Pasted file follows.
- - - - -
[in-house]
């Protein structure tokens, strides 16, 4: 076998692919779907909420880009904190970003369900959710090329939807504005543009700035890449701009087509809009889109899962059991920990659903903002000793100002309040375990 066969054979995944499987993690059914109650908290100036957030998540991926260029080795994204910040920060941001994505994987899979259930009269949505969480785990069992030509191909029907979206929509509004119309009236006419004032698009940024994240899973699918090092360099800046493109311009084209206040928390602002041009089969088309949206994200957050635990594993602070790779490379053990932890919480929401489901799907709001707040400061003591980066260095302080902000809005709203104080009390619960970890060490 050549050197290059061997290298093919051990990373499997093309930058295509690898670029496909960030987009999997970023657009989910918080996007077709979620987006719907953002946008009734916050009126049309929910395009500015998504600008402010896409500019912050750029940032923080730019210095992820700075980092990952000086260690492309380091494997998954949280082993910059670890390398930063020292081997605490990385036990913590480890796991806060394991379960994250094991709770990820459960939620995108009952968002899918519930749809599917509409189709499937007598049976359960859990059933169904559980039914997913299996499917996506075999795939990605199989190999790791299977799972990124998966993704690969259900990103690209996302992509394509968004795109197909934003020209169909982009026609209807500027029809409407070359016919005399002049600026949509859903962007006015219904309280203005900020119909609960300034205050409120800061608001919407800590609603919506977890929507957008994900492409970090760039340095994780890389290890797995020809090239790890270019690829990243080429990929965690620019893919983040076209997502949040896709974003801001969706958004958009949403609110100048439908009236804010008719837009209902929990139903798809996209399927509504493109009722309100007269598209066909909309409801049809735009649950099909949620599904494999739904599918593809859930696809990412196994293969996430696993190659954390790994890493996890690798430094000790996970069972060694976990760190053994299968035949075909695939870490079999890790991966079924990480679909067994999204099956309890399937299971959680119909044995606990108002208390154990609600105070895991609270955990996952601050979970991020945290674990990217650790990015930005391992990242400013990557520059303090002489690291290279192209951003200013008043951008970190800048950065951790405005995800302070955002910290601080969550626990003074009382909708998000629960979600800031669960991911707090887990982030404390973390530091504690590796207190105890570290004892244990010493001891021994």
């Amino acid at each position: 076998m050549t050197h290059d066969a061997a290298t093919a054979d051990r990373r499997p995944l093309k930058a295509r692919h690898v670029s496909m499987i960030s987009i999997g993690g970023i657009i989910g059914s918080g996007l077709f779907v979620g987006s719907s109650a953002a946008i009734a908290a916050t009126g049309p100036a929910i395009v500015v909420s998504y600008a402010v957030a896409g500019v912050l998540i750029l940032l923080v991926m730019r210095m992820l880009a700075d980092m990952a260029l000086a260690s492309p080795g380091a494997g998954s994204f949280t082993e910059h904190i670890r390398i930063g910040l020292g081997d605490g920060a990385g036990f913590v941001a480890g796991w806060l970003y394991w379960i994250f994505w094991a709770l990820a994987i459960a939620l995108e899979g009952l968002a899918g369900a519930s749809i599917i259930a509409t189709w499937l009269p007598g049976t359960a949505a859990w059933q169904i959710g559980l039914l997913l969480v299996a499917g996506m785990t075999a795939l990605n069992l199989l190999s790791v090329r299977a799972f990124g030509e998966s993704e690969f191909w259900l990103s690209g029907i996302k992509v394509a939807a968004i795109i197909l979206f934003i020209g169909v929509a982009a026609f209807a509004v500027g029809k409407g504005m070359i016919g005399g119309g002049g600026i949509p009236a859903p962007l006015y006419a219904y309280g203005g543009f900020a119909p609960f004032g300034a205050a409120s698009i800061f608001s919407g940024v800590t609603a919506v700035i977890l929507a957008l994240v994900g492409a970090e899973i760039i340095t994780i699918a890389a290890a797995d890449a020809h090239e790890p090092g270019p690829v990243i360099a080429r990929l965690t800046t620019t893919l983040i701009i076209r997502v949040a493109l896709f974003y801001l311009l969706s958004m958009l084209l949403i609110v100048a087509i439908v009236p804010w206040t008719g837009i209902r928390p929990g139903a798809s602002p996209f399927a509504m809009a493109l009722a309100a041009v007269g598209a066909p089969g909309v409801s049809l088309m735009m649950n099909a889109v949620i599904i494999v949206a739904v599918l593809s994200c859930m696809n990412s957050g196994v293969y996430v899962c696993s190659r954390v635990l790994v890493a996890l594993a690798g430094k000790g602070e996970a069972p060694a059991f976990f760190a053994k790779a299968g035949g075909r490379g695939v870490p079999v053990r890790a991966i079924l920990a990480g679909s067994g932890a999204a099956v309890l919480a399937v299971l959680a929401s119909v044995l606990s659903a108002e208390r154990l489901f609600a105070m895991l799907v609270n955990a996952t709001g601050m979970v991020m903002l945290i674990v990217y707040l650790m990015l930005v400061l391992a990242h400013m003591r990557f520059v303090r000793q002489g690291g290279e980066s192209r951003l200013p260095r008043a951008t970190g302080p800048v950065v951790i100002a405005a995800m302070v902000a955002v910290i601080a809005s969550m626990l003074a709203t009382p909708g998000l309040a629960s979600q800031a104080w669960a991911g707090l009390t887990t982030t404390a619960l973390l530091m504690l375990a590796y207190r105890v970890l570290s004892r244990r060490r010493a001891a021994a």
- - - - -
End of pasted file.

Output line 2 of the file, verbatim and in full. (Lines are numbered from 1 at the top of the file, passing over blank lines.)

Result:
């Protein structure tokens, strides 16, 4: 076998692919779907909420880009904190970003369900959710090329939807504005543009700035890449701009087509809009889109899962059991920990659903903002000793100002309040375990 066969054979995944499987993690059914109650908290100036957030998540991926260029080795994204910040920060941001994505994987899979259930009269949505969480785990069992030509191909029907979206929509509004119309009236006419004032698009940024994240899973699918090092360099800046493109311009084209206040928390602002041009089969088309949206994200957050635990594993602070790779490379053990932890919480929401489901799907709001707040400061003591980066260095302080902000809005709203104080009390619960970890060490 050549050197290059061997290298093919051990990373499997093309930058295509690898670029496909960030987009999997970023657009989910918080996007077709979620987006719907953002946008009734916050009126049309929910395009500015998504600008402010896409500019912050750029940032923080730019210095992820700075980092990952000086260690492309380091494997998954949280082993910059670890390398930063020292081997605490990385036990913590480890796991806060394991379960994250094991709770990820459960939620995108009952968002899918519930749809599917509409189709499937007598049976359960859990059933169904559980039914997913299996499917996506075999795939990605199989190999790791299977799972990124998966993704690969259900990103690209996302992509394509968004795109197909934003020209169909982009026609209807500027029809409407070359016919005399002049600026949509859903962007006015219904309280203005900020119909609960300034205050409120800061608001919407800590609603919506977890929507957008994900492409970090760039340095994780890389290890797995020809090239790890270019690829990243080429990929965690620019893919983040076209997502949040896709974003801001969706958004958009949403609110100048439908009236804010008719837009209902929990139903798809996209399927509504493109009722309100007269598209066909909309409801049809735009649950099909949620599904494999739904599918593809859930696809990412196994293969996430696993190659954390790994890493996890690798430094000790996970069972060694976990760190053994299968035949075909695939870490079999890790991966079924990480679909067994999204099956309890399937299971959680119909044995606990108002208390154990609600105070895991609270955990996952601050979970991020945290674990990217650790990015930005391992990242400013990557520059303090002489690291290279192209951003200013008043951008970190800048950065951790405005995800302070955002910290601080969550626990003074009382909708998000629960979600800031669960991911707090887990982030404390973390530091504690590796207190105890570290004892244990010493001891021994």